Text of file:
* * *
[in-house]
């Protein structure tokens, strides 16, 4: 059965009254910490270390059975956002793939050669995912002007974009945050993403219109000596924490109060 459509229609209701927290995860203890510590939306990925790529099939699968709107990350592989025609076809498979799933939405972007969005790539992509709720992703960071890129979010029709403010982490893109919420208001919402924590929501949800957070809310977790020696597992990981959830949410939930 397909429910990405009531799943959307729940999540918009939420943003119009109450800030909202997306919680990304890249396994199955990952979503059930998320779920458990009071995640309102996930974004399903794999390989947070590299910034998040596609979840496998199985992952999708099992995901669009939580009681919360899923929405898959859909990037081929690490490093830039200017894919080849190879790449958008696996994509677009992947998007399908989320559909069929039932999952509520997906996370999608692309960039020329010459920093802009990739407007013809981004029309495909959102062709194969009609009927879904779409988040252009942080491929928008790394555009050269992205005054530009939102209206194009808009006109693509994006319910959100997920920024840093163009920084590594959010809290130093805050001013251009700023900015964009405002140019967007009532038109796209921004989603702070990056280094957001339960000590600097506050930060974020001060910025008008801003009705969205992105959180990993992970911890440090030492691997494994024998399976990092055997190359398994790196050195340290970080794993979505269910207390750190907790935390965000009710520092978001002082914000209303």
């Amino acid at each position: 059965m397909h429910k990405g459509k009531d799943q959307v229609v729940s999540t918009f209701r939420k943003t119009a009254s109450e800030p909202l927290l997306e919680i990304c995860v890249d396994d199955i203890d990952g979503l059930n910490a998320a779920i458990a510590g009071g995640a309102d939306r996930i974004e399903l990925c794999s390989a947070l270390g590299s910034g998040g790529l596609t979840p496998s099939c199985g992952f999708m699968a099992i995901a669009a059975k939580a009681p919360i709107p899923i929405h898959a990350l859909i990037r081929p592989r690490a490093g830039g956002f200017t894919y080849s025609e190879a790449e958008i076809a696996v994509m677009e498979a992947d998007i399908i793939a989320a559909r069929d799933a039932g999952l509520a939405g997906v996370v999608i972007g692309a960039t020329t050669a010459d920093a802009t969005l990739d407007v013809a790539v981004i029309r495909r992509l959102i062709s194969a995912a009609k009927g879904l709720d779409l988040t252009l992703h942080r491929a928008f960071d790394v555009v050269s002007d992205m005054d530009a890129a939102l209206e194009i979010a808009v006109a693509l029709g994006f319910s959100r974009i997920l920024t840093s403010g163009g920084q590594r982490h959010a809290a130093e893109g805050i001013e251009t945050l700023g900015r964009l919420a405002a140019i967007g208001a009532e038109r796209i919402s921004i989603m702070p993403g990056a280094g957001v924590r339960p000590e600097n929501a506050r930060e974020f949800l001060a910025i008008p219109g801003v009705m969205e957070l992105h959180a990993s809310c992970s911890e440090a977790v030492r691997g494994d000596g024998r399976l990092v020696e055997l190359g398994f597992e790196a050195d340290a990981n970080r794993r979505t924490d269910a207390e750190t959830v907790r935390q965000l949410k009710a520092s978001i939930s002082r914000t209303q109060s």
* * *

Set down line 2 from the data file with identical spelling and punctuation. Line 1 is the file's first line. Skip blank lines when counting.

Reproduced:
């Protein structure tokens, strides 16, 4: 059965009254910490270390059975956002793939050669995912002007974009945050993403219109000596924490109060 459509229609209701927290995860203890510590939306990925790529099939699968709107990350592989025609076809498979799933939405972007969005790539992509709720992703960071890129979010029709403010982490893109919420208001919402924590929501949800957070809310977790020696597992990981959830949410939930 397909429910990405009531799943959307729940999540918009939420943003119009109450800030909202997306919680990304890249396994199955990952979503059930998320779920458990009071995640309102996930974004399903794999390989947070590299910034998040596609979840496998199985992952999708099992995901669009939580009681919360899923929405898959859909990037081929690490490093830039200017894919080849190879790449958008696996994509677009992947998007399908989320559909069929039932999952509520997906996370999608692309960039020329010459920093802009990739407007013809981004029309495909959102062709194969009609009927879904779409988040252009942080491929928008790394555009050269992205005054530009939102209206194009808009006109693509994006319910959100997920920024840093163009920084590594959010809290130093805050001013251009700023900015964009405002140019967007009532038109796209921004989603702070990056280094957001339960000590600097506050930060974020001060910025008008801003009705969205992105959180990993992970911890440090030492691997494994024998399976990092055997190359398994790196050195340290970080794993979505269910207390750190907790935390965000009710520092978001002082914000209303």